Author’s Note: I decided to combine these chapters because they are part of the same story, and otherwise Chapter 7’s post would have been very short.
Perhaps not coincidentally, Genesis 7 shows the first indications of the importance of the number seven. The “clean beasts” and “fowls” are brought into the ark “by sevens,” as instructed by God, and it was “after seven days” that the floodwaters came upon the earth (7:8-10).
The number seven, of course, is already significant because that’s how many days it took for God to create the earth plus one day of rest. This motif of a single number is a classic literary technique, and I’m sure it’s why seven has been and still is an important number in Western culture. (Harry Potter, anyone?)
Anyway, there’s a lot of repetition in general — how many animals were taken into the ark, etc. This got me wondering about the reason for all the repetition. Did the Bible come out of an oral tradition? If so, then the repetition would make sense. (Another possibility is the repetition emphasizes how everything happened just as God commanded: “God said X. And then X happened.”)
There’s also an obvious “cleansing” metaphor here: the floodwaters are meant to wash away the sinful “flesh” of the world besides Noah et al. But it’s also clear that the ark symbolizes a higher state. During the flood, Noah, his family, and all living flesh considered worthy is literally “lift up above the earth” (7:17), while represents uncleanliness, sin, humanity, and everything that is the opposite of God, an incorporeal being. By being in the ark, they’re literally ‘above’ the sin that gets washed away.
Even as the rain is “abated” (8:3), the ark rests upon “the mountains of Ararat” (8:4), still standing ‘above’ the earth while the water drains. (Where does the water go? I’m not going to attempt to answer this question here. I’m just an English teacher—what do I know about climate and geography?)
Speaking of the sin that gets washed away, my favorite line of chapter 7 is:
All in whose nostrils was the breath of life, of all that was in the dry land, died. (7:22)
I know it’s morbid, but it’s also really strong imagery. It’s also less cliché than getting the breath sucked out of one’s lungs, which is more common in modern writing.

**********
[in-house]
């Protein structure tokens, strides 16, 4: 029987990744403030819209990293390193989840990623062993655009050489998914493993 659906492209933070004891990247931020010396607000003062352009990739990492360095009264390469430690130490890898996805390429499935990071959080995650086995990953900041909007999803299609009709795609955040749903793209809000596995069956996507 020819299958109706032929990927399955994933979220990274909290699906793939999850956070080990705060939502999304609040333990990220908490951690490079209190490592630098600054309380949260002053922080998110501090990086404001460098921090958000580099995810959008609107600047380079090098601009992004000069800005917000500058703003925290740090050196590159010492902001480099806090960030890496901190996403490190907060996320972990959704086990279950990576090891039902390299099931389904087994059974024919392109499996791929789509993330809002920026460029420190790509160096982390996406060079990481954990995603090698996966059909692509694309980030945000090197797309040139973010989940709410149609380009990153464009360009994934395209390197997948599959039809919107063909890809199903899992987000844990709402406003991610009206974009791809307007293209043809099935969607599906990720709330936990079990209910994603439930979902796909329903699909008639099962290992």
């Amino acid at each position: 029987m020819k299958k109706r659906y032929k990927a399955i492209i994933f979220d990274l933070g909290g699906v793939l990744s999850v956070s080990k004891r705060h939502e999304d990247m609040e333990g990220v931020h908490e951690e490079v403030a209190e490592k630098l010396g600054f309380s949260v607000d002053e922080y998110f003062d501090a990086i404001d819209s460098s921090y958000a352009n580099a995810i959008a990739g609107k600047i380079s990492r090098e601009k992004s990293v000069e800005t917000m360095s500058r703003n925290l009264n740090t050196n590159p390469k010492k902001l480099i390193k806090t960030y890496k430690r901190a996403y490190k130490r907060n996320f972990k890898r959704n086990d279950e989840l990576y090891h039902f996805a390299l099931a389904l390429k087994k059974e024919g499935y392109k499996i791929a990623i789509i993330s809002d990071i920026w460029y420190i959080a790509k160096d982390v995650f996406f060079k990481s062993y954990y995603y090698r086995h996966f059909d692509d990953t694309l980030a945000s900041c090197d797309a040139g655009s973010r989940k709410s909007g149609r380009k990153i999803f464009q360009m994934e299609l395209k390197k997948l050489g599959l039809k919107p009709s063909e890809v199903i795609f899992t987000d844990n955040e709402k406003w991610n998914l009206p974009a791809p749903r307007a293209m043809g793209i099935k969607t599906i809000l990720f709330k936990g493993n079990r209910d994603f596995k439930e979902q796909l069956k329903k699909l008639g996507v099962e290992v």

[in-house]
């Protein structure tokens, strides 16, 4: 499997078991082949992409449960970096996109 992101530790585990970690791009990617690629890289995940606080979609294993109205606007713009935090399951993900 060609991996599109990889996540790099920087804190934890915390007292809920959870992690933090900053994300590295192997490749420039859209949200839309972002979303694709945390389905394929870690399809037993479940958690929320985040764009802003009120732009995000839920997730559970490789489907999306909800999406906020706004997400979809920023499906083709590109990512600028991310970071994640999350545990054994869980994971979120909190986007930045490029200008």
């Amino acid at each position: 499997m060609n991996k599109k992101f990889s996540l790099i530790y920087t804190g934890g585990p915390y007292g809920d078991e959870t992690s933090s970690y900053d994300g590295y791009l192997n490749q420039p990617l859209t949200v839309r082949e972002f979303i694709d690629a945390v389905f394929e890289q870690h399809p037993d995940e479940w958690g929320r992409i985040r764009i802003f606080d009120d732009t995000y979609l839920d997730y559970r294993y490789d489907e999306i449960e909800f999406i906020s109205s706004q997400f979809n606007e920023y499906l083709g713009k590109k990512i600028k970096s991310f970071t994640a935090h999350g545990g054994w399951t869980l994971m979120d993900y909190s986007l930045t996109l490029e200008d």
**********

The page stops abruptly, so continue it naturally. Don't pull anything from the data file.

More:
But, although Genesis 7 ends with the supposedly necessary mass slaughter of every living creature, Genesis 8 begins with what one could call a ray of hope:
And God remembered Noah, and every living thing, and all the cattle that was with him in the ark. (8:1)
To be honest, one could make a joke here about how it sounds like God literally forgot about Noah for 150 days, but, remember, that’s not the purpose of this blog. (For the record, though, it would have been less syntactically ambiguous if it had said “But God remembered Noah,” which would have implied that God had it in his head the whole time.)
Noah, meanwhile, is still held up as a savior and even god-like figure. The line where he sends out the dove, my favorite of Chapter 8, exemplifies this:
But the dove found no rest for the sole of her foot, and she returned unto him into the ark, for the waters were on the face of the whole earth: then he put forth his hand, and took her, and pulled her in unto him into the ark. (8:9)
The relationship between Noah and the dove—she as the weary soul who is taken in—casts Noah as the savior. He both gives the dove a larger purpose but also serves as a reliable place of solace. That plus the metonymy—“no rest for the sole of her foot,” with the foot representing the dove as a whole—makes this some quality writing.
After another seven days (of course), the dove is sent out again, but this time returning with good news:
And the dove came in to him in the evening; and, lo, in her mouth was an olive leaf pluckt off: so Noah knew that the waters were abated from off the earth. (8:11)
Interestingly, it’s an olive leaf rather than an olive branch, which is the common phrase. I’m not sure if that’s something that could vary in translation, but, in any case, the olive leaf and the dove’s return both symbolize hope and growth.
On a related note, throughout the chapter there’s a motif of new beginnings and allusions to earlier creation. For one, Noah first looks out and sees “the face of the ground was dry” in the “six hundredth and first year, in the first month, the first day of the month” (8:13). The “first” in this significant moment emphasizes how the world is starting over. Additionally, after Noah offers a burnt sacrifice to God after leaving the ark,
the LORD smelled a sweet savour; and the LORD said in his heart, I will not again curse the ground any more for man’s sake; for the imagination of man’s heart is evil from his youth; neither will I again smite any more every thing living, as I have done. While the earth remaineth, seedtime and harvest, and cold and heat, and summer and winter, and day and night shall not cease. (8:21-22)
There’s a LOT in here that parallels earlier chapters. For instance, in the beginning of Genesis 7, God is grieved in his “heart” that humans have evil thoughts—this time, though, God says “in his heart” that a flood of this sort won’t happen again. And God rests this promise on the stability of binaries, the fundamental concept established in Genesis 1.
At the same time, though, it establishes once and for all another critical theme: that “the imagination of man’s heart is evil from his youth.” God apparently realizes there’s nothing even he can do about that, or at least decides to leave it alone.
Original sin: it’s one hell of a drug. And no human is immune…not even Noah.